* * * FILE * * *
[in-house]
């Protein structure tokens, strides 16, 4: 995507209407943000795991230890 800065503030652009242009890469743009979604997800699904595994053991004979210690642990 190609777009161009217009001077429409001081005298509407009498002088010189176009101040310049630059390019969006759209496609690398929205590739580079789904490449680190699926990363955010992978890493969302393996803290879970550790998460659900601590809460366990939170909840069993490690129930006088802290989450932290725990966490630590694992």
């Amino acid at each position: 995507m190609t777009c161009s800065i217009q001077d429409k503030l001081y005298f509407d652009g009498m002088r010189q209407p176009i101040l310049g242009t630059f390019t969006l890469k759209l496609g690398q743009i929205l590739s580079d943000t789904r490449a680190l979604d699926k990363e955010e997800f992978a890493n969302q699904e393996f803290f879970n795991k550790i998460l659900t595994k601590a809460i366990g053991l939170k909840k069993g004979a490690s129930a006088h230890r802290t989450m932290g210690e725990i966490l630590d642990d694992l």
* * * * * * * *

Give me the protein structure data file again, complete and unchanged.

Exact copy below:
[in-house]
């Protein structure tokens, strides 16, 4: 995507209407943000795991230890 800065503030652009242009890469743009979604997800699904595994053991004979210690642990 190609777009161009217009001077429409001081005298509407009498002088010189176009101040310049630059390019969006759209496609690398929205590739580079789904490449680190699926990363955010992978890493969302393996803290879970550790998460659900601590809460366990939170909840069993490690129930006088802290989450932290725990966490630590694992």
């Amino acid at each position: 995507m190609t777009c161009s800065i217009q001077d429409k503030l001081y005298f509407d652009g009498m002088r010189q209407p176009i101040l310049g242009t630059f390019t969006l890469k759209l496609g690398q743009i929205l590739s580079d943000t789904r490449a680190l979604d699926k990363e955010e997800f992978a890493n969302q699904e393996f803290f879970n795991k550790i998460l659900t595994k601590a809460i366990g053991l939170k909840k069993g004979a490690s129930a006088h230890r802290t989450m932290g210690e725990i966490l630590d642990d694992l």